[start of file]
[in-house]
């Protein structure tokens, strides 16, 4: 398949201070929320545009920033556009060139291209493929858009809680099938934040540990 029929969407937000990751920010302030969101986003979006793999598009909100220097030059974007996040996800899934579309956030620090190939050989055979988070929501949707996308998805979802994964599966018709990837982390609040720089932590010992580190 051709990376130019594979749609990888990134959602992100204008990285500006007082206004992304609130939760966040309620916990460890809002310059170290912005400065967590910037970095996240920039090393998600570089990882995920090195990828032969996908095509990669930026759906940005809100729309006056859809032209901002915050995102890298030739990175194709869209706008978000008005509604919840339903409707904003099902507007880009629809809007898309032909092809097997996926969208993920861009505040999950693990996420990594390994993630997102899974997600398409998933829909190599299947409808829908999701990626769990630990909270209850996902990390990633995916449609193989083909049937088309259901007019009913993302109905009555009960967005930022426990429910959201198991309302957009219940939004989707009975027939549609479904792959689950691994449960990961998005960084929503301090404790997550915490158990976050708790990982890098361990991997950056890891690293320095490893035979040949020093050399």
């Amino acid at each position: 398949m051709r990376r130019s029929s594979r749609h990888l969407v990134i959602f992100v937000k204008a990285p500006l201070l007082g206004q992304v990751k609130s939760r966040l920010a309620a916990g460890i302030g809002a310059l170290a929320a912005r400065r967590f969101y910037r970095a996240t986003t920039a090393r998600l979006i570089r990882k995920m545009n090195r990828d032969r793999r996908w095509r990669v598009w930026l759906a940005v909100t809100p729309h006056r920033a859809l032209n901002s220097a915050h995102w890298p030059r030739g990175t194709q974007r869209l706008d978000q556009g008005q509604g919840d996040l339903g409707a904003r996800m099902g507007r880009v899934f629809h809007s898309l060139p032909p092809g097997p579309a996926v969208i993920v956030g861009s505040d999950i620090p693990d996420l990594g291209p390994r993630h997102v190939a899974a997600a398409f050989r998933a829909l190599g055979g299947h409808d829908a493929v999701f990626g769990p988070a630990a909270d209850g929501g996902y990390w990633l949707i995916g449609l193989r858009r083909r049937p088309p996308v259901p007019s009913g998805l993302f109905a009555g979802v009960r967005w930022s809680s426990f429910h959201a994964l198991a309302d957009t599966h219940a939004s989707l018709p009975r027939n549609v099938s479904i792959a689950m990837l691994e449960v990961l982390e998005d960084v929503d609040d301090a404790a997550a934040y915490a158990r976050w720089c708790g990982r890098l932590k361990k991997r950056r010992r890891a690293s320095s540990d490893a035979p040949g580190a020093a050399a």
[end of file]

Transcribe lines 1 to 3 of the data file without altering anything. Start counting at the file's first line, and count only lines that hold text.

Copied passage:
[in-house]
């Protein structure tokens, strides 16, 4: 398949201070929320545009920033556009060139291209493929858009809680099938934040540990 029929969407937000990751920010302030969101986003979006793999598009909100220097030059974007996040996800899934579309956030620090190939050989055979988070929501949707996308998805979802994964599966018709990837982390609040720089932590010992580190 051709990376130019594979749609990888990134959602992100204008990285500006007082206004992304609130939760966040309620916990460890809002310059170290912005400065967590910037970095996240920039090393998600570089990882995920090195990828032969996908095509990669930026759906940005809100729309006056859809032209901002915050995102890298030739990175194709869209706008978000008005509604919840339903409707904003099902507007880009629809809007898309032909092809097997996926969208993920861009505040999950693990996420990594390994993630997102899974997600398409998933829909190599299947409808829908999701990626769990630990909270209850996902990390990633995916449609193989083909049937088309259901007019009913993302109905009555009960967005930022426990429910959201198991309302957009219940939004989707009975027939549609479904792959689950691994449960990961998005960084929503301090404790997550915490158990976050708790990982890098361990991997950056890891690293320095490893035979040949020093050399």
């Amino acid at each position: 398949m051709r990376r130019s029929s594979r749609h990888l969407v990134i959602f992100v937000k204008a990285p500006l201070l007082g206004q992304v990751k609130s939760r966040l920010a309620a916990g460890i302030g809002a310059l170290a929320a912005r400065r967590f969101y910037r970095a996240t986003t920039a090393r998600l979006i570089r990882k995920m545009n090195r990828d032969r793999r996908w095509r990669v598009w930026l759906a940005v909100t809100p729309h006056r920033a859809l032209n901002s220097a915050h995102w890298p030059r030739g990175t194709q974007r869209l706008d978000q556009g008005q509604g919840d996040l339903g409707a904003r996800m099902g507007r880009v899934f629809h809007s898309l060139p032909p092809g097997p579309a996926v969208i993920v956030g861009s505040d999950i620090p693990d996420l990594g291209p390994r993630h997102v190939a899974a997600a398409f050989r998933a829909l190599g055979g299947h409808d829908a493929v999701f990626g769990p988070a630990a909270d209850g929501g996902y990390w990633l949707i995916g449609l193989r858009r083909r049937p088309p996308v259901p007019s009913g998805l993302f109905a009555g979802v009960r967005w930022s809680s426990f429910h959201a994964l198991a309302d957009t599966h219940a939004s989707l018709p009975r027939n549609v099938s479904i792959a689950m990837l691994e449960v990961l982390e998005d960084v929503d609040d301090a404790a997550a934040y915490a158990r976050w720089c708790g990982r890098l932590k361990k991997r950056r010992r890891a690293s320095s540990d490893a035979p040949g580190a020093a050399a």